Should there be an annual concert to benefit victims of terrorism?

Yesterday was the first anniversary of the hideous concert bombing in Manchester that killed 22 people leaving an Ariana Grande gig. Along with a national minute of silence in the UK and a singalong, there were some calls to establish an annual music event that would benefit victims of terrorism.

The idea was first floated by Andrew Roussos, father of Saffie, the youngest of the people killed last May. He told the BBC:

Mr Roussos, from Lancashire, said after losing Saffie his life “will never be OK again”.

“I dread the thought of Saffie’s life being remembered as a two-minute silence in a church service.

“I want to put on a concert for the world to stop and listen.”

Mr Roussos has already begun to contact some very big names for what he calls “a modern day Live Aid.” Calls have been put into the people representing U2, Ed Sheeran and Coldplay. If he’s successful, the Lancashire Cricket Club has agreed to host the event on August 19.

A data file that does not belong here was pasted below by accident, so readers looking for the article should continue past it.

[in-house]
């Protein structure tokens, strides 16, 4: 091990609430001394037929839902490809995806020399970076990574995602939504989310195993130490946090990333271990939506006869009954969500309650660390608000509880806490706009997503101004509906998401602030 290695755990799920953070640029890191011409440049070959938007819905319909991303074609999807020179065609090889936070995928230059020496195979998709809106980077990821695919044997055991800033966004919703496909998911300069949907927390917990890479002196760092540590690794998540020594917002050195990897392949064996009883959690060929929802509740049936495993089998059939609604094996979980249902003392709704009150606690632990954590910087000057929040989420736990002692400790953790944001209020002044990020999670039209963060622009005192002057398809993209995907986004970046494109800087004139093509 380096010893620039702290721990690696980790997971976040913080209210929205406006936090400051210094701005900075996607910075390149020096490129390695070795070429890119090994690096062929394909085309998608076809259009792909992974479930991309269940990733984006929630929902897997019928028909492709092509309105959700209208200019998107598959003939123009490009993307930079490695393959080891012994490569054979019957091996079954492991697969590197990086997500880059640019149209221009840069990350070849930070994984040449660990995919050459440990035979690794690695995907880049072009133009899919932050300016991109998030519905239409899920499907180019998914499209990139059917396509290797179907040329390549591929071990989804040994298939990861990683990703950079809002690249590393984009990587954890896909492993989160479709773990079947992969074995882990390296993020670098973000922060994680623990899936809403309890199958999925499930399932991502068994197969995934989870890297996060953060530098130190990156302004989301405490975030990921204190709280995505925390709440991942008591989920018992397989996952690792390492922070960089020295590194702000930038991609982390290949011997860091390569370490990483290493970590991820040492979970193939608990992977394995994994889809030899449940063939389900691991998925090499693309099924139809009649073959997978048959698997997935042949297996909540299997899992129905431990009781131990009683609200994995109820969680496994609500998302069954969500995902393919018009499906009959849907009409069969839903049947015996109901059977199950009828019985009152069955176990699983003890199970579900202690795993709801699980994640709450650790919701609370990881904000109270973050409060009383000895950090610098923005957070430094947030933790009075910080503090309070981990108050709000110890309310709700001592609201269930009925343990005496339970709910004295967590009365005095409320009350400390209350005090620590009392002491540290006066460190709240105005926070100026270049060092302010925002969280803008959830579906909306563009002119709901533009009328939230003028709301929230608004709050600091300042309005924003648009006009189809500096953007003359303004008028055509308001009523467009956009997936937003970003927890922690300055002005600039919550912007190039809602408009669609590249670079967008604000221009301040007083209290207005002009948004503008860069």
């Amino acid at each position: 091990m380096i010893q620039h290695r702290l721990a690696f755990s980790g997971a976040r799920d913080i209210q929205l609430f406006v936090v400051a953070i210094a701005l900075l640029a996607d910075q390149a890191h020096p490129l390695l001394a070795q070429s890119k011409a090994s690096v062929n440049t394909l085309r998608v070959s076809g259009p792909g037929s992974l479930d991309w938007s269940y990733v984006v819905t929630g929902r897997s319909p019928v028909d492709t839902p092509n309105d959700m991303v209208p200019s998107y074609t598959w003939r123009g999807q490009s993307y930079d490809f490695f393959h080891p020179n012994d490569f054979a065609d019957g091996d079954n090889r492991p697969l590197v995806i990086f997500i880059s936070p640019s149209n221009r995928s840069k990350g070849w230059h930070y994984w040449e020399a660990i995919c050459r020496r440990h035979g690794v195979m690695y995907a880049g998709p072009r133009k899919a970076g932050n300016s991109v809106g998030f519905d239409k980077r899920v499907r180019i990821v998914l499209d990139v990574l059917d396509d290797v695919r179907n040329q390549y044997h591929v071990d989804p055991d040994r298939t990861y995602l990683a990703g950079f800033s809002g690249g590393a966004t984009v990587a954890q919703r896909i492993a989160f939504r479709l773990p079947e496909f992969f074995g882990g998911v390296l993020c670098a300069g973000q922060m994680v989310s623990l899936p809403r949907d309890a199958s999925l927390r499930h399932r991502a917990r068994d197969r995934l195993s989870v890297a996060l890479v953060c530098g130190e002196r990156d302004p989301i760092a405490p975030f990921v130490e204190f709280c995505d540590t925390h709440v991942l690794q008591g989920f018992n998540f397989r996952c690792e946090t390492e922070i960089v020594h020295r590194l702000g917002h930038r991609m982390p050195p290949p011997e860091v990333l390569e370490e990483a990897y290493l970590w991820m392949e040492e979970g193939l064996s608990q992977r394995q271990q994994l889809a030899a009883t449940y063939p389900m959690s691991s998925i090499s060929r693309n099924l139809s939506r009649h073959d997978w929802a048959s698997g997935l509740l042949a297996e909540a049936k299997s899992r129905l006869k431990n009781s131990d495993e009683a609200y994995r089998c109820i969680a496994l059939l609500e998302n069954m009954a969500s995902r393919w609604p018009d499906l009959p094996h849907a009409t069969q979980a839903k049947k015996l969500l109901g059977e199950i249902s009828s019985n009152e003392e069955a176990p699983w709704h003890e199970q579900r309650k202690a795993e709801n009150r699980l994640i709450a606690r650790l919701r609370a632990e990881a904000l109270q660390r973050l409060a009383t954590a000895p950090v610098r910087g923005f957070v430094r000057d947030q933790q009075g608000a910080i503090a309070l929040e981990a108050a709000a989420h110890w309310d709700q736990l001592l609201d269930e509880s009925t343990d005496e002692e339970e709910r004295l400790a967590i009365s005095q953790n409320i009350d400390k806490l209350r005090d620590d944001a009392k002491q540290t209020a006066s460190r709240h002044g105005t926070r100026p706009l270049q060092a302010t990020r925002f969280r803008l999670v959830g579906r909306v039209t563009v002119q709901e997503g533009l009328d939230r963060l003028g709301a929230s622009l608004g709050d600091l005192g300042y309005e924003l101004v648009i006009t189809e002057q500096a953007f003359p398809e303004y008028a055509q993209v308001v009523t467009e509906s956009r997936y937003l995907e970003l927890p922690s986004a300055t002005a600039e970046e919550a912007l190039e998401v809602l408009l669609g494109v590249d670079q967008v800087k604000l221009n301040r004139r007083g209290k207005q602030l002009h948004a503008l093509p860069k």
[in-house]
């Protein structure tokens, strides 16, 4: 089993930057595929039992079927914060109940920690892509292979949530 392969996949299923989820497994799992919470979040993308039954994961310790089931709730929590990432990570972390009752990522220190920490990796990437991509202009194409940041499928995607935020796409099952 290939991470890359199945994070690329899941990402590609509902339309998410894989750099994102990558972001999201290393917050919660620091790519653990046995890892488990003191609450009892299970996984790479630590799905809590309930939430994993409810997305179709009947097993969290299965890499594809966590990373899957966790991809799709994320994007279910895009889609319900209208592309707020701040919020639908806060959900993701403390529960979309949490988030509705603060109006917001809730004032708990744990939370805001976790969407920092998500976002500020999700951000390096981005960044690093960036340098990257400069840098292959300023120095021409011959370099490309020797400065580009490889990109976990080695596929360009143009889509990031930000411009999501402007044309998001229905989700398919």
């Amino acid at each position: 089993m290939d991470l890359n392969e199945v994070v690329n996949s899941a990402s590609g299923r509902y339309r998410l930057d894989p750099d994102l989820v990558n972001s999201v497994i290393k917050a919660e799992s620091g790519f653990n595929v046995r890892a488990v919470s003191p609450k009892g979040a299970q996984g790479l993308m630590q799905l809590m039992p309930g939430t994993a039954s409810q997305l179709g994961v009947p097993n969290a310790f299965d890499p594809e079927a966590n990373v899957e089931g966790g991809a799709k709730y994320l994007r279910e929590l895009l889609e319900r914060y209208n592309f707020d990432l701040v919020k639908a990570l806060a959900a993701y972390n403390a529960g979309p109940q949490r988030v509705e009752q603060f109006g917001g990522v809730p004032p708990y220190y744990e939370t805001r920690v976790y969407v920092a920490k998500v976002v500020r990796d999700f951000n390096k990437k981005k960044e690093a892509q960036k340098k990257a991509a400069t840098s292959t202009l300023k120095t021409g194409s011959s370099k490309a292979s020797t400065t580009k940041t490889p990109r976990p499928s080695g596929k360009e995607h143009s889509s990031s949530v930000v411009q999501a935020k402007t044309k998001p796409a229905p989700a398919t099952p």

Alan Cross

is an internationally known broadcaster, interviewer, writer, consultant, blogger and speaker. In his 40+ years in the music business, Alan has interviewed the biggest names in rock, from David Bowie and U2 to Pearl Jam and the Foo Fighters. He’s also known as a musicologist and documentarian through programs like The Ongoing History of New Music.

One thought on “Should there be an annual concert to benefit victims of terrorism?

  • May 23, 2018 at 2:09 pm

    That would be a phenomenal idea. Perhaps at least one in each continent, if not each country. All proceeds to the victims, regardless of where they’re from. I love the idea…


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